Immigration Questions: (954) 382-5378

  POSTING DATE: May 27,  2019
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Immigration News & Updates eNewsletter ©  2011  - 2019 
For questions about U.S. Residency, Green Cards and Immigration Visas, Visit our Website at: or  call our office at: (954) 382-5378
Questions & Answers
This Week's Immigration News 
By Immigration Attorney Caroly Pedersen
Question: We mailed my husbands immigration forms in nearly 2 weeks ago and have not gotten any letter from immigration confirming that they received it. We used a money order but so far western union says it hasn’t been cashed. I have the certified receipt from the post office that says it was delivered to immigration on may 21, it took all that time! We are wondering what to do at this point, should I stop payment on the money order?
Answer: Not to worry, once the USCIS receives your application, it can take a week or much longer for the check or money order to be cashed and another 7-10 days for you to receive your Receipt, called the I-797 Notice of Action. So since your case was received by the USCIS on May 21st, you should receive your receipt sometime this week. The back of the check or money order will have the case number on it and will start with three letters, followed by 10 numbers, for instance, MSC1234567890. You can check the status on the USCIS website. For the future, an easy way to know your case was received is to include a form G-1145 with each case, in order to get a text or email message from the USCIS once your case is received, which will include the case number. Once you have your case number, you can go to the USCIS website and sign up for Email Status updates on your case through the USCIS My Case Status program. Once you register and enter your case number(s), the USICS will automatically email you notifications and updates on any actions take on your case so that you are better informed about your case status. Finally, a good tip is never to send an immigration application using certified mail, since it takes such a long time to be delivered. Its always best to use Priority Mail, which often takes about 2 -3 days for delivery and only costs about $7.
Helpful Immigration Tips You Can Use...

  Immigration News & Updates              eNewsletter
Reuter’s news reports that the Trump administration is actively making policy changes, which would enable officials to deport Residents (Green Card holders) who use public benefits. The Department of Justice (DOJ) proposed regulation reportedly seeks to dramatically expand the types of public benefits used, which could result in a resident being deported.

The expanded benefits include: cash welfare, food stamps, housing aid, Supplemental Security Income (SSI), Supplemental Nutritional Assistance Program (SNAP), commonly known as food stamps; Section 8 housing vouchers; most Medicaid benefits; Temporary Assistance for Needy Families (TANF), any other cash assistance program.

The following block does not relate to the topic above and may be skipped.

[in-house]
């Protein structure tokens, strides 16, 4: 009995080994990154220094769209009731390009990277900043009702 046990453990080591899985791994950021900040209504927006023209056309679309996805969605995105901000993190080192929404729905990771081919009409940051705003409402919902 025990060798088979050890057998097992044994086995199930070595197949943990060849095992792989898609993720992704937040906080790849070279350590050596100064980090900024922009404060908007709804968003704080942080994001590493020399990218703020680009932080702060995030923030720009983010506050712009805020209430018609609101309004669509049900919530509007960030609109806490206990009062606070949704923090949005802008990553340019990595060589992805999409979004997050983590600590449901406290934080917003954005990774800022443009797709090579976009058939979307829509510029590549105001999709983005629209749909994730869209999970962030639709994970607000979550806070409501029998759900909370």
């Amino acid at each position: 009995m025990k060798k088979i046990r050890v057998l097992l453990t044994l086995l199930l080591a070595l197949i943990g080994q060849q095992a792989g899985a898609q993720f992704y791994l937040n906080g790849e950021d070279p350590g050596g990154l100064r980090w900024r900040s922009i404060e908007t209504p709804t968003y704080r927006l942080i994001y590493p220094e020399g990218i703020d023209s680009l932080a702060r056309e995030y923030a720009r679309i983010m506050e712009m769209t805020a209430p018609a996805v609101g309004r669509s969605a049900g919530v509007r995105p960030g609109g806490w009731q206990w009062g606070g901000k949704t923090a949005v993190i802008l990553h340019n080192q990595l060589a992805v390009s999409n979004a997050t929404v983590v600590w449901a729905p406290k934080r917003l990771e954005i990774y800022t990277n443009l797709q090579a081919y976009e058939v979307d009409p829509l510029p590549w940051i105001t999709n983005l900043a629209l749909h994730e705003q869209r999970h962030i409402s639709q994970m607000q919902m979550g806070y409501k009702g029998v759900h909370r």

Trump Administration Drafting Plans 
To Deport Residents Who Use Public Benefits
Understanding Who Qualifies To Apply For Early Naturalization

Eligible U.S. Residents who are spouses of U.S. Citizens can apply for Naturalization early and obtain their U.S. Citizenship in only 2 years and 9 months.

Most U.S. Residents (Green Card holders) must wait for 4 years and 9 months before being eligible to apply for Naturalization. However, qualifying U.S. Residents who are married to U.S. Citizens are eligible to apply 2 years earlier, called “Early Naturalization”. To qualify under this expedited U.S. Citizenship process, a U.S. Resident must fall under what is commonly called the “3/3/3” rule:
New Trump Memo Requires Sponsors To Reimburse Government 
For Public Benefits Used By Immigrants
Dreamers Should File Renewal Applications At Least 150 Days Prior To Expiration

In September 2017, Trump abruptly announced cancellation of the DACA (Deferred Action for Childhood Arrivals) program beginning March 5, 2018. But as the deadline approached, several federal courts blocked the administration from ending the program for Dreamers who already had DACA status. So even as the March 5th deadline has passed, the Trump administration is currently still required by the federal courts to allow DACA renewals, but not to accept new applications. However, this is not a permanent solution, and a federal court could allow Trump to terminate the program in the future. 
Trump signed a new presidential memorandum last week, which seeks to enforce a long standing rule requiring sponsors who sign Affidavits of Support to be responsible for reimbursing the government for any public assistance received by an immigrant.